International Trade: Commerce, or Aid?

Early this week I attended the annual meeting of the Canadian Philosophical Association, where I gave comments on a very good paper presented by Cristian Dimitriu, entitled “Human rights and development as fair background conditions of international trade.” Basically, the question at issue was whether, in engaging in international trade, it is ethically obligatory for companies to promote human rights. (Note the significance of the word “promote,” here. An obligation to promote human rights is much more demanding than an obligation simply to respect human rights.)

One of the suggestions I offered in my comments was a reminder that commerce, generally, is an adversarial game, and that in adversarial games, we generally have fewer and less-restrictive obligations. Business, like football, is a competitive domain, one in which the normal rules of polite society get relaxed in certain ways. The justification is basically that business, like football, is a game that harnesses competitive behaviour for socially-beneficial purposes. (The clearest enunciation of this view can be found in Joseph Heath’s essay “An Adversarial Ethic for Business or When Sun-Tzu met the Stakeholder” [download the PDF here].) Since international trade is, after all, a kind of commerce, then it’s worth remembering that whatever rules and limits it is subject to are part of the set of rules governing an adversarial game.

But international trade is not, of course, only a kind of commerce. It’s also a part of international relations, and governments engage in trade treaties and set trade policies based on a whole range of ethically-relevant considerations, including national economic interests, friendship (between nations), and a sense of obligation to help other, poorer, nations to build their own economies. Consider, for example, the fact that trade policy is one tool governments have at their disposal for enacting what they take to be their national obligations in the realm of international development. That is, one way a wealthy nation can help a poorer nation is — instead of sending them cash — to engage in trade with them.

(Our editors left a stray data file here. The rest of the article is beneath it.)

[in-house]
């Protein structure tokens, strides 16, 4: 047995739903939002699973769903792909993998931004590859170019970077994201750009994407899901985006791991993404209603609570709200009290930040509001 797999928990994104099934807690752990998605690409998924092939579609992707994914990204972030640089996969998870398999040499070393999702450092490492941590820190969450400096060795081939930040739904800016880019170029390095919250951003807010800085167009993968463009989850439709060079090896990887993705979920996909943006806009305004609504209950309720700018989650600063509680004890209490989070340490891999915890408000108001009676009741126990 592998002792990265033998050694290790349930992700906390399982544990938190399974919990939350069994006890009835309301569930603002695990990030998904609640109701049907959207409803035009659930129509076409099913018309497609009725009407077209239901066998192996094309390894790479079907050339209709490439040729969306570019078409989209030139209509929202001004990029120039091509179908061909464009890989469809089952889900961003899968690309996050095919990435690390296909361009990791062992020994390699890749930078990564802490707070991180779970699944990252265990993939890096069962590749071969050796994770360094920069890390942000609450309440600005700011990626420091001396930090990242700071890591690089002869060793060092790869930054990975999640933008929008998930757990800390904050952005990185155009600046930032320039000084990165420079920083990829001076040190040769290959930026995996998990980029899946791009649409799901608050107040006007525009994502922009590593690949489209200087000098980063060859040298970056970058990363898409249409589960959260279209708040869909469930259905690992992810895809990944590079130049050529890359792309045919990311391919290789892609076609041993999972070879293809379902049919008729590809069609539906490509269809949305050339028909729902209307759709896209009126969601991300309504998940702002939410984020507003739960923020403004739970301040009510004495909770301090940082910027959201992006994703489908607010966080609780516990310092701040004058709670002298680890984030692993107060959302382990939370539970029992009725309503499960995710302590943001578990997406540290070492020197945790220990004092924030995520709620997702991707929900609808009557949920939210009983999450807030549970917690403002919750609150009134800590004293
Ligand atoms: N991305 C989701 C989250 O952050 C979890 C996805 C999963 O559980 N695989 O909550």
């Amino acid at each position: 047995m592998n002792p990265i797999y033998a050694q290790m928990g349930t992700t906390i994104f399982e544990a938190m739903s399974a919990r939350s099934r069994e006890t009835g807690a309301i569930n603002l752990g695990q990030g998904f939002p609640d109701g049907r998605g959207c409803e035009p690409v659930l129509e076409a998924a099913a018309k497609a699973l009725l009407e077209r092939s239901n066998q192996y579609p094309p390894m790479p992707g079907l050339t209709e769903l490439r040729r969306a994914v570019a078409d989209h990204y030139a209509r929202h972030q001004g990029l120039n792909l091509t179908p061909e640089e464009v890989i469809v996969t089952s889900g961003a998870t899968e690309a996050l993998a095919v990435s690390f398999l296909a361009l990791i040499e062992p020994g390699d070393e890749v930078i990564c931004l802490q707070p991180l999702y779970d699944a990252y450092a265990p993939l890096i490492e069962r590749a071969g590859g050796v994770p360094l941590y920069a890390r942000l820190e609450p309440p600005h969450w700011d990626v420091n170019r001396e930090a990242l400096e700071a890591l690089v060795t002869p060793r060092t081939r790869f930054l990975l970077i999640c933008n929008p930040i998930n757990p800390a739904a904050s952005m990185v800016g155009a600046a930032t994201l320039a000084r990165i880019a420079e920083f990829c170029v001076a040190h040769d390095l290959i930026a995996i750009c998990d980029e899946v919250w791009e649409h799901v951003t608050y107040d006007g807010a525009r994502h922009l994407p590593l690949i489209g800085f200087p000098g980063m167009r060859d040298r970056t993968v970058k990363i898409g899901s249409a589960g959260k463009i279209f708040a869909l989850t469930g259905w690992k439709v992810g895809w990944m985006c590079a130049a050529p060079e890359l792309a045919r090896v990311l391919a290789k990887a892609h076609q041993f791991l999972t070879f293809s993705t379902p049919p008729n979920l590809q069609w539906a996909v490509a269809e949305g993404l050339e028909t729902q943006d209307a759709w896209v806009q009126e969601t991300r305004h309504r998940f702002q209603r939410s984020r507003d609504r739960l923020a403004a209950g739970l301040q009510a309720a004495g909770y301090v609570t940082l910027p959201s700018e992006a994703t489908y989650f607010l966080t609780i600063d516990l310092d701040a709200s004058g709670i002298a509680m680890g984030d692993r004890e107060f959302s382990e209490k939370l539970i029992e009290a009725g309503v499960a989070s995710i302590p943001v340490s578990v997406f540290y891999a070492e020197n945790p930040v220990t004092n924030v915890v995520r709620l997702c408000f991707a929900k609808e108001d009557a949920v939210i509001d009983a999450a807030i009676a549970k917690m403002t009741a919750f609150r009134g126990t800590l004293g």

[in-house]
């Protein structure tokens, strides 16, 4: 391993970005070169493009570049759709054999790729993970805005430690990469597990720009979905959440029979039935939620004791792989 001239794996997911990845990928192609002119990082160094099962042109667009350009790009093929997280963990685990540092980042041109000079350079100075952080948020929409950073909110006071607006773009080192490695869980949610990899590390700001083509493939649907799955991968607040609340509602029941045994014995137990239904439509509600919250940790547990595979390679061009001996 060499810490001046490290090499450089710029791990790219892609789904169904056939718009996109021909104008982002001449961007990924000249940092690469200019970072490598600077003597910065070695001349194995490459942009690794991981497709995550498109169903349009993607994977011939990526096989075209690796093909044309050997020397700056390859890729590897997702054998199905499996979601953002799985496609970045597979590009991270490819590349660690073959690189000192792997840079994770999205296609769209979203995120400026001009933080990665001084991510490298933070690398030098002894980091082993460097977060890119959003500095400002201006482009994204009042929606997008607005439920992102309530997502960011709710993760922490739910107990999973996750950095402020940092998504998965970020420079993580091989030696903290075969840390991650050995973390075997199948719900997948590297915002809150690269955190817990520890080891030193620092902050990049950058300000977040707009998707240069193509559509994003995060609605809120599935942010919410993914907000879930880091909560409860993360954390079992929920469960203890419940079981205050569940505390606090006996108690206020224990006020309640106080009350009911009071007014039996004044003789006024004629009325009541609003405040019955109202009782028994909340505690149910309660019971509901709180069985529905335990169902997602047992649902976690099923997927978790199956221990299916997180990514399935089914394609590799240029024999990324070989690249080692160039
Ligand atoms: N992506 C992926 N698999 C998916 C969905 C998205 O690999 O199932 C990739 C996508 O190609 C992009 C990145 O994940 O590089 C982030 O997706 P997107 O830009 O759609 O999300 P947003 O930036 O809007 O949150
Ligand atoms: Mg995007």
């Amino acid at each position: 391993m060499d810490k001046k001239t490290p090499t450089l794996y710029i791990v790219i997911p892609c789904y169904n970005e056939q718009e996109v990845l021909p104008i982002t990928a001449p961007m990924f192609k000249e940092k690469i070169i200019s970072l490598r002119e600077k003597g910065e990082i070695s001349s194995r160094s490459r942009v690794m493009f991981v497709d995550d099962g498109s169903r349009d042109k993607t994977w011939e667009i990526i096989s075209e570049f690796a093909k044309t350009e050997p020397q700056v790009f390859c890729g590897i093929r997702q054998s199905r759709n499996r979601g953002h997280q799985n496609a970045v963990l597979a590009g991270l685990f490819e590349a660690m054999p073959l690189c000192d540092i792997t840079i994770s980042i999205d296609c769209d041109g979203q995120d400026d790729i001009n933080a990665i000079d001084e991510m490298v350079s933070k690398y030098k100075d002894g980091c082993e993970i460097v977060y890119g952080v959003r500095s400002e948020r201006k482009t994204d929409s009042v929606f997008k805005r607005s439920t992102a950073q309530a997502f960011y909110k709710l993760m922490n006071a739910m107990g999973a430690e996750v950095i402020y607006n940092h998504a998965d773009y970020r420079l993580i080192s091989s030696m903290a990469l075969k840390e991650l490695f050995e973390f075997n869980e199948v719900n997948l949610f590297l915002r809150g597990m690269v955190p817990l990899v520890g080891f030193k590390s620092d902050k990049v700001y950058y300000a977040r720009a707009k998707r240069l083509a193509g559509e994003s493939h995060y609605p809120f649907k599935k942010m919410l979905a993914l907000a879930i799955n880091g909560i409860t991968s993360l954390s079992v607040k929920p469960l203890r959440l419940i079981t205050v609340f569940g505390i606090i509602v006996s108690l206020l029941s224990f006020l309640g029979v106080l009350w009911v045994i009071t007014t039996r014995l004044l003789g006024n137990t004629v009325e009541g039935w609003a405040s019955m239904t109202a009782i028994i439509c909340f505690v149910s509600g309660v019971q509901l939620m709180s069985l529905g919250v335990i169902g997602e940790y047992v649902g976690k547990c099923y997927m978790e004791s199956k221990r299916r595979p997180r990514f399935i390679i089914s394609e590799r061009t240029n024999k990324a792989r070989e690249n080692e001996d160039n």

What this suggests is that international trade involves the intersection of two very different games, with different objectives, and very likely subject to different ethical demands. So, this poses an interesting (and I think difficult) question. How should individual businesses navigate this intersection of games? Do businesses have an obligation to go some way towards fulfilling national obligations, or is that (perhaps by definition) solely the obligation of national governments?

1 comment so far

  1. […] MacDonald has a new one today discussing the many ethical facets of international trade. (I’ll probably be writing […]

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